The traditional approach to marketing involves brand building, advertising, participating in trade shows, launching mailers, and so on. This approach is also known as “downstream marketing” since they look ‘downstream’ at the customers in the targeted segment and optimize the ways to communicate with them.
An alternate to this has been emerging in recent times and is becoming increasingly popular among B2B organizations. Called ‘upstream marketing’, this strategy involves expanding the scope of your product or offering to cater to what your customers want in addition to what you already serve them. Upstream marketers typically look at the long-term vision of the business and work closely with the engineers or research scientists to identify what’s next for your business.
Truth be told, these two strategies are not disjointed and a successful organization must establish a balance between both the marketing strategies. In this article, we will take a look at a few ways a business could succeed with upstream marketing.
Understand Customer Behavior
The most effective way to execute your upstream marketing campaign is by understanding customer behavior. For instance, a CRM software maker may work with customers who may also pay for other business tools like VoIP and enterprise text messaging. By understanding your customer profile and what they pay for, you could identify new opportunities for your own business.
A good example of this strategy is the eCommerce software company Shopify. As a leader in the space, Shopify already enjoys great brand equity and trust among customers. Studies however show that over a third of eCommerce businesses hire third party suppliers to handle logistics for them. The company has now acquired a service called Oberlo that connects eCommerce business owners with suppliers who can ship products on their behalf. This way, Shopify has expanded their product vision by moving beyond just making eCommerce software and instead fulfilling the other needs that their customers have.
Chart Out Upstream Strategy
Once you have identified an upstream strategy, the next step is to plan its execution. To begin with, look at the current ecosystem that exists for your customers. This gives you an idea of the competitors, the pain points that your customers go through, and how their needs are being fulfilled.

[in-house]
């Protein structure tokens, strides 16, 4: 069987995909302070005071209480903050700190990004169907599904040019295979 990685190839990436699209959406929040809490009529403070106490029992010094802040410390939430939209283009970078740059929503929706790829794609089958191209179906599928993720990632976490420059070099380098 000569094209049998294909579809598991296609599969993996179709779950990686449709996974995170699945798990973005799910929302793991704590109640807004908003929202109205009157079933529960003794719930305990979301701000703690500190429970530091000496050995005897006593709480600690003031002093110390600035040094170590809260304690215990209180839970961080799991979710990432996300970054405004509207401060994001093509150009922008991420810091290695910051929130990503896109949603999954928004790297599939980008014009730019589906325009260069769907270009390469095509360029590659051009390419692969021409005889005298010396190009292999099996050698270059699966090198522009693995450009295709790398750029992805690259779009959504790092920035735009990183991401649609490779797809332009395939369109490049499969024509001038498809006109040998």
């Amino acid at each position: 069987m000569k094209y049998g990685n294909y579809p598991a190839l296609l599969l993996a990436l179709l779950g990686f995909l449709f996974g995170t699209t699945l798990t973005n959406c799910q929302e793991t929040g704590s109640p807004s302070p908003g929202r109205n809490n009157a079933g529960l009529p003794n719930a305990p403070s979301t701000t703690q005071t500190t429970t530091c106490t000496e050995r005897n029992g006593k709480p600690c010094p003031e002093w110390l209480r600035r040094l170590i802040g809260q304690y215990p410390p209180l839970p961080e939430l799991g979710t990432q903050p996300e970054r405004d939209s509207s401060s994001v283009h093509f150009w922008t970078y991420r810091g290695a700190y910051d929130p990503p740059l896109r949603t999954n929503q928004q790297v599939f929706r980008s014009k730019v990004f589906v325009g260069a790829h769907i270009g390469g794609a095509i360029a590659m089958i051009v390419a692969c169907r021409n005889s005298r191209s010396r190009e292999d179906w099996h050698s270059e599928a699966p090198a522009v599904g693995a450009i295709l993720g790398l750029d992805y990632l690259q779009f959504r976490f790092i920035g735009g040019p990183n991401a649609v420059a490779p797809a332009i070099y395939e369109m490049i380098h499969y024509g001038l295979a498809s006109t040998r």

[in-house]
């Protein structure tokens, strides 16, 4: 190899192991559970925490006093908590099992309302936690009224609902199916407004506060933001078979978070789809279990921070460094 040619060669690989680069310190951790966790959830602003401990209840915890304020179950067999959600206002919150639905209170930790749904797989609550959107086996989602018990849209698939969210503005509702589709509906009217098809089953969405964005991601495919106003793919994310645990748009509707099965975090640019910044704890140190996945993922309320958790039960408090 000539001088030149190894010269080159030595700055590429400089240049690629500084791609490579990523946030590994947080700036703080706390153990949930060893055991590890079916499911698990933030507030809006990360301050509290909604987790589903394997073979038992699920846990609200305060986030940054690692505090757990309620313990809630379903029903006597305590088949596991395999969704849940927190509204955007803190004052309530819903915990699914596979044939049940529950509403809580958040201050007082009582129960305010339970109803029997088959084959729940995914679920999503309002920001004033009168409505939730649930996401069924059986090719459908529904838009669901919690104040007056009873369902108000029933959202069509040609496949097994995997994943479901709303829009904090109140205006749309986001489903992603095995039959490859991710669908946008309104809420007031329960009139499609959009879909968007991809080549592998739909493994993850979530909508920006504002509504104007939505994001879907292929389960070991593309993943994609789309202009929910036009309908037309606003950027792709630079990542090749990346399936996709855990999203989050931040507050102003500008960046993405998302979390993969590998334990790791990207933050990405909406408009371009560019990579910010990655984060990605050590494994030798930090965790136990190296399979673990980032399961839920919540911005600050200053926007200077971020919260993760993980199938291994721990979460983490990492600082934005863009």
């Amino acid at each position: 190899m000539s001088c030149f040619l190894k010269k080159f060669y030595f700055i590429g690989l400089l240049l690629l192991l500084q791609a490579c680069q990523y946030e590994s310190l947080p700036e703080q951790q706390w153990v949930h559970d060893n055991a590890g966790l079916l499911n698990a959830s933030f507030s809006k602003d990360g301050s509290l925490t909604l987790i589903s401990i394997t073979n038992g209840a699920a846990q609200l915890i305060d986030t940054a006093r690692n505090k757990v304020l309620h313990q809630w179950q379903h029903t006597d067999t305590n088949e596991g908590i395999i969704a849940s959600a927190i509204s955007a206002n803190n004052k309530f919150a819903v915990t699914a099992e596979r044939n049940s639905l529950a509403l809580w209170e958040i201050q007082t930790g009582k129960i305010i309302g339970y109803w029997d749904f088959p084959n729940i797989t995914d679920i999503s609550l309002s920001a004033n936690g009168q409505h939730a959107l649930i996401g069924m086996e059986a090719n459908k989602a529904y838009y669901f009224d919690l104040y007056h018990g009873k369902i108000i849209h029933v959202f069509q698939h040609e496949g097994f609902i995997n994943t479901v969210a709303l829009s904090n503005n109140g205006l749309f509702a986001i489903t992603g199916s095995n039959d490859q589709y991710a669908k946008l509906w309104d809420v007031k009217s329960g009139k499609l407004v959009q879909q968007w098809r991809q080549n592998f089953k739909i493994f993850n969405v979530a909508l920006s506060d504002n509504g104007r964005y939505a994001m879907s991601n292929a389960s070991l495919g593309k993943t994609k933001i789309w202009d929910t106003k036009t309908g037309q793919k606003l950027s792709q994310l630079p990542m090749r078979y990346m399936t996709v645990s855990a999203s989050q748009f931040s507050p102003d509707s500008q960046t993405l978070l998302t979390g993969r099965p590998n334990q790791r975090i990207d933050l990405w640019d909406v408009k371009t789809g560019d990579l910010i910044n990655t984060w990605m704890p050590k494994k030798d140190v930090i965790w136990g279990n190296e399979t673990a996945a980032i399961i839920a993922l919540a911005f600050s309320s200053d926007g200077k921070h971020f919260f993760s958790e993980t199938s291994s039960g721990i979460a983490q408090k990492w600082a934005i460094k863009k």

The next step is to prepare a launch strategy. In a lot of cases, upstream marketing involves building features that are incrementally better than what you currently offer. But for cases where your strategy involves venturing into a whole new product segment, you must consider the two alternatives – Should you build a product from the ground up, or is it a better idea to acquire an existing service provider?
Launching from the ground up is cheaper, but could also take a lot more time and resources to get it right. On the other hand, acquiring a service provider can be a little more expensive but can help you hit the ground running. It’s a good idea to build your own product if the existing service providers do not enjoy a great reputation or have poor execution.
One of the biggest disadvantages with an upstream marketing campaign is that it could distract you from your core business objectives. Businesses typically expand in two ways – by launching their core offering in new markets, or by diversifying their offering to their existing market. Upstream marketing is usually a strategy in the case of the latter.
But innovation as a marketing strategy is always a gamble that may or may not pay off. Apple is a company that is a good example here (albeit in the consumer segment). Their marketing has always relied on innovations through launch of products such as the iPod, iPhone and iPad. While these innovations have paid off, it is also worth remembering their failure in the launch of other products like the Hockey Puck mouse in the late 90s or the Apple TV in recent times (although the jury is still out on this one).
In other words, although upstream marketing has paid a company like Apple heavy dividends thanks to their entry into the music player, smartphone and tablet industry while it has failed in the case of other product launches. With upstream marketing, it is easy to get distracted with new launches but it is also worth noting the risks and hence minimize your distractions and focus your resources on a few innovations at a time.
Upstream marketing relies heavily on the resources at hand. As a result, this may not always be for all businesses. Also, unlike downstream marketing that is predictable and less risky, upstream marketing needs your organization to be able to afford failures. However, the potential dividends are high and for this reason, it is important for organizations of all sizes to allocate at least a small part of their marketing budget on upstream campaigns.
Anand Srinivasan is the founder of Hubbion, a suite of free business apps and resources.